File Six: LIFE BY DATES 1900 TO END 1902



One reviewer described Seen and Unseen as an autobiography, but it isn’t one really and Kat didn’t call it that herself, she preferred to think of it as “Psychic reminiscences” - with all that that implies about its accuracy.  It’s based on her spiritual experiences and the people she had met through spiritualism.  References to her life outside spiritualism – especially her early life – are mentioned in a few words if at all and usually without specific dates.  Her two travel books suffer from the same problem.  In them, Kat does mention a lot of places she had already visited – though again without dates – but both are written as guides for travellers who might choose to follow the same route, and concentrate on the pleasures and pains of Kat’s current travels, rather than journeys in the past. 


Seen and Unseen seems to have made Kat rather a star in the spiritualism world.  She was encouraged to write several more books between 1908 and 1920, on her experiences in spiritualism; on where she thought the movement ought to be going in the future; and on the new age of Mankind’s spiritual evolution that she was taking part in.  Some events mentioned in earlier books are elaborated in the later ones, in a way that worries me: I can’t decide whether Kat is just allowing more detail of a particular event to be published; or whether she was adding more and more invented superstructure to an original core of a spiritualistic event that she had experienced, often many years before.  In Do the Dead Depart?, she described her own method as a medium as intuitional automatic writing, by which she meant that a general outline of the event was supplied by the spirit guide with the medium then filling in the detail.  I’m not sure of the dividing line, in that case, between Kat’s method, and fiction.


And then there are the people.  Especially in Seen and Unseen Kat makes no bones about mixing up real names with pseudonyms and it’s not always obvious which is which!   So with most of the people she meets or knew before, I’ve no real idea who it is I should be researching. 


It’s clear that some of her novels are set in places Kat had visited; but under the circumstances I’ve thought it better not to assume that the incidents that occur in them actually happened to Kat.


Kat’s a bit of a trickster!



for Kat’s description of Seen and Unseen: Do/Dead p10.

For Kat’s method of intuitional automatic writing: Do/Dead pp167-168 and p185.  There’s also a lot of being wise after the event; but that’s true of all kinds of prediction.





GR1; GR2       A Year in the Great Republic, Kat’s account of her travels in Canada and the US.

                        She is named on the original cover as E Catherine Bates.  2 volumes, London:

                        Ward and Downey 1887.

KSS                 Kaleidoscope: Shifting Scenes from East to West.  Kat’s account of her time in                        Australasia, the Far East and Alaska.  She’s named on the original cover as E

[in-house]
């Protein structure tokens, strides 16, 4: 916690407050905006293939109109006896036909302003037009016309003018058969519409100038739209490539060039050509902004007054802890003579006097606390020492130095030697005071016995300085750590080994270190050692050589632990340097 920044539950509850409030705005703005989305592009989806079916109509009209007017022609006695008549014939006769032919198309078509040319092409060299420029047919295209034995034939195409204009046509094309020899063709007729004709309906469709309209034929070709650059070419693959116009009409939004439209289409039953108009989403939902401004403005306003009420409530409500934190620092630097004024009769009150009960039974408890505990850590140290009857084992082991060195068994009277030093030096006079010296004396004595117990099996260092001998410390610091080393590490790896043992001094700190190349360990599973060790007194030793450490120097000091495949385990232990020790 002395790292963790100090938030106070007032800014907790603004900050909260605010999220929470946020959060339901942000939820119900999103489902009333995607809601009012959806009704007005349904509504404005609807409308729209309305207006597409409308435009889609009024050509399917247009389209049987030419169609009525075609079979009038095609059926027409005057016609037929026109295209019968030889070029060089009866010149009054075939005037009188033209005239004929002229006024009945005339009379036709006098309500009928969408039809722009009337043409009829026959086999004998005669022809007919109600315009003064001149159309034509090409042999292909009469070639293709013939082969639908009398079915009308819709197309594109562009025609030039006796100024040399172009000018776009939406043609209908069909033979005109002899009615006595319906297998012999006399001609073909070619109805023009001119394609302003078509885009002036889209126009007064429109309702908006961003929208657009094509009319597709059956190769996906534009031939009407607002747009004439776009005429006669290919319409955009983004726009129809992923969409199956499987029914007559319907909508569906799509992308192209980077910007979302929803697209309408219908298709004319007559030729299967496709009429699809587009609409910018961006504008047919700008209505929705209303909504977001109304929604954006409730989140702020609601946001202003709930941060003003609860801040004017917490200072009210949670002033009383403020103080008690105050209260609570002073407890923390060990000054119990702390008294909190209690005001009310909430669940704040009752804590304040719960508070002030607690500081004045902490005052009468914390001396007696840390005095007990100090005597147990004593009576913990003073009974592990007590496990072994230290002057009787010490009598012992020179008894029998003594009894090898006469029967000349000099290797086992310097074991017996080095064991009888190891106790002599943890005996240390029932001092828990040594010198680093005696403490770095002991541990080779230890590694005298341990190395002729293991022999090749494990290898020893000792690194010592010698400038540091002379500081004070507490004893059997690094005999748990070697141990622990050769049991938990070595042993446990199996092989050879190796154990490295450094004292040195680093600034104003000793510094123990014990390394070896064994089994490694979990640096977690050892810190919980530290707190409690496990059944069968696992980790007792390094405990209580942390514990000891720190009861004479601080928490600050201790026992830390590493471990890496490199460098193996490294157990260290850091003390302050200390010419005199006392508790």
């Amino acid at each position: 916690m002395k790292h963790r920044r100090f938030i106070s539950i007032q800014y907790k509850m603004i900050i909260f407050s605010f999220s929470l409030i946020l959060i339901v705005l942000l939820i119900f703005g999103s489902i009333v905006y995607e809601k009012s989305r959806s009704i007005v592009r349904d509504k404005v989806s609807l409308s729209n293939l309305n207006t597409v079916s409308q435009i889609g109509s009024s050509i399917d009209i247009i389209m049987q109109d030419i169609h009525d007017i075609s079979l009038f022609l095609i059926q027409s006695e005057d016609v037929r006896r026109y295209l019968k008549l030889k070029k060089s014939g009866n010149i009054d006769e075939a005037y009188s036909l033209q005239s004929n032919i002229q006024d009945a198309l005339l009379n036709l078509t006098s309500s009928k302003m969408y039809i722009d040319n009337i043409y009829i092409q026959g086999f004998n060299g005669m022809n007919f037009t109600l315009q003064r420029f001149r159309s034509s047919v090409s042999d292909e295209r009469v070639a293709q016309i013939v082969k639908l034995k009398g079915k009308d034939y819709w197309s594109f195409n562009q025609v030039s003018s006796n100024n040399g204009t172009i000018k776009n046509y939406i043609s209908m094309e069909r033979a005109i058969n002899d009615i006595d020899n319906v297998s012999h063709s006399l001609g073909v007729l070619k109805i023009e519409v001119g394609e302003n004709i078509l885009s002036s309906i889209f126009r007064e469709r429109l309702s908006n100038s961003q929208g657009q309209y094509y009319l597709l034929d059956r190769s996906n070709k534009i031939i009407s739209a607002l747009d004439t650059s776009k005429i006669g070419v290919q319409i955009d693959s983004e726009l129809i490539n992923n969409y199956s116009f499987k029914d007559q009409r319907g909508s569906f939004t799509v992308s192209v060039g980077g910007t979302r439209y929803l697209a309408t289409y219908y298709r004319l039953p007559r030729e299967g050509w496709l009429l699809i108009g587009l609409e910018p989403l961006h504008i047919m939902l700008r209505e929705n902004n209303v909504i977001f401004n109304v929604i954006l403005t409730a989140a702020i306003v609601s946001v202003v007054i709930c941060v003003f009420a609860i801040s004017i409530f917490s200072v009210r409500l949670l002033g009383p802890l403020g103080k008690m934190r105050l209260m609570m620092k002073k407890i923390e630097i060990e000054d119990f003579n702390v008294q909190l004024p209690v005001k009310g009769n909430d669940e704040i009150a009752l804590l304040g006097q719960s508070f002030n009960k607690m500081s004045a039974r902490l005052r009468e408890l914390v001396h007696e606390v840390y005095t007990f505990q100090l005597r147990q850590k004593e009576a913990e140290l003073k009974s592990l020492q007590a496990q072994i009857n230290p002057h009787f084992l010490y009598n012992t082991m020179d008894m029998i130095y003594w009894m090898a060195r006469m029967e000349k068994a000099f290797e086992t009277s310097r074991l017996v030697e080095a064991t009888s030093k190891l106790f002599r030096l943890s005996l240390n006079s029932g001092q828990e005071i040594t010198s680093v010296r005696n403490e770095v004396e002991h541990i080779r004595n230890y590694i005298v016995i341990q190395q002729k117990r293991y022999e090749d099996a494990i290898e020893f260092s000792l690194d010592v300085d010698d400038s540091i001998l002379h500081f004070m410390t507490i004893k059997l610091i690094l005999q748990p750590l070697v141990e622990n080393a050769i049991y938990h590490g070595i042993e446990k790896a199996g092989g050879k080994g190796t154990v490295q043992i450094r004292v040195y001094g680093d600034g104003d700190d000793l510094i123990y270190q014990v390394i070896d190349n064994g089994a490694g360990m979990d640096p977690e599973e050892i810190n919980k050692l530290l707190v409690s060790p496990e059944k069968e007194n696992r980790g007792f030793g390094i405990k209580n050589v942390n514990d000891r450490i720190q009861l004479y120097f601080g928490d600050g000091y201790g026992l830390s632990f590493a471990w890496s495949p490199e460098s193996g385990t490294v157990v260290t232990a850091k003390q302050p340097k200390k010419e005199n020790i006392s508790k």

Katharine Bates.  London: Ward and Downey of Covent Garden 1889.


S/U                  Seen and Unseen London: Greening and Co 1907; New York: Dodge Publishing                   Company 1908.

                        The page numbers are from my own copy, printed 2016 by Filiquarian Publishing                        Llc, see                        www.Qontro.com


Do/Dead          Do the Dead Depart?  I can’t say which name appeared on the front cover of the

                        British edition as I can’t find any copies of it.  E Katharine Bates is the name on

                        the title page of the American edition published New York: Dodge Publishing

                        Company  1908.  My page numbers are from a modern reprint by

                        www.forgottenbooks.com of the US edition.


P/Sci/Chr        Psychical Science and Christianity where Kat’s name is E Katharine Bates on the

                        front cover.  London: T Werner Laurie.  No publication date but the British                         Library stamp says “1 SEP 09”. 


P/Realm          The Psychic Realm on whose front cover Kat’s name is given as E Katharine                        Bates.  London: Greening and Co 1910.


PHFL               Psychic Hints of a Former Life by E Katharine Bates.  London: Theosophical

                        Publishing Society of 161 New Bond Street.  1912.


Cope                The Coping Stone: its True Significance by E Katharine Bates.  London: Greening                   and Co Ltd 1912.  The dates given are very vague in this one.


OLD                Our Living Dead: Some Talks with Unknown Friends by E Katharine Bates with a

                        Preface by Alfred E Turner.  London: Kegan Paul Trench Trubner and Co Ltd



C/Dawn           Children of the Dawn by E Katharine Bates (sic).  London: Kegan Paul Trench                 Trubner and Co.  NewYork: E P Dutton and Co 1920.  Kat’s last published work.



As with my other great life-by-dates – Isabel de Steiger – what was happening will be in italics with the sources and my comments in Times New Roman.





Kat was staying with her eldest brother Henry Stratton Bates and his wife Frances Henrietta, at their house in Hampshire.  She was very ill with bronchitis.  She learned of the death of Francis William Raikes’ only son, during the siege of Ladysmith, and wrote a letter of sympathy to him.  A few days later, the dead son started to communicate psychically with Kat, telling her to let his parents know he had communicated with her.  Kat wrote to Diana Raikes to let her know.  Diana wrote back and over the next few months they kept in touch.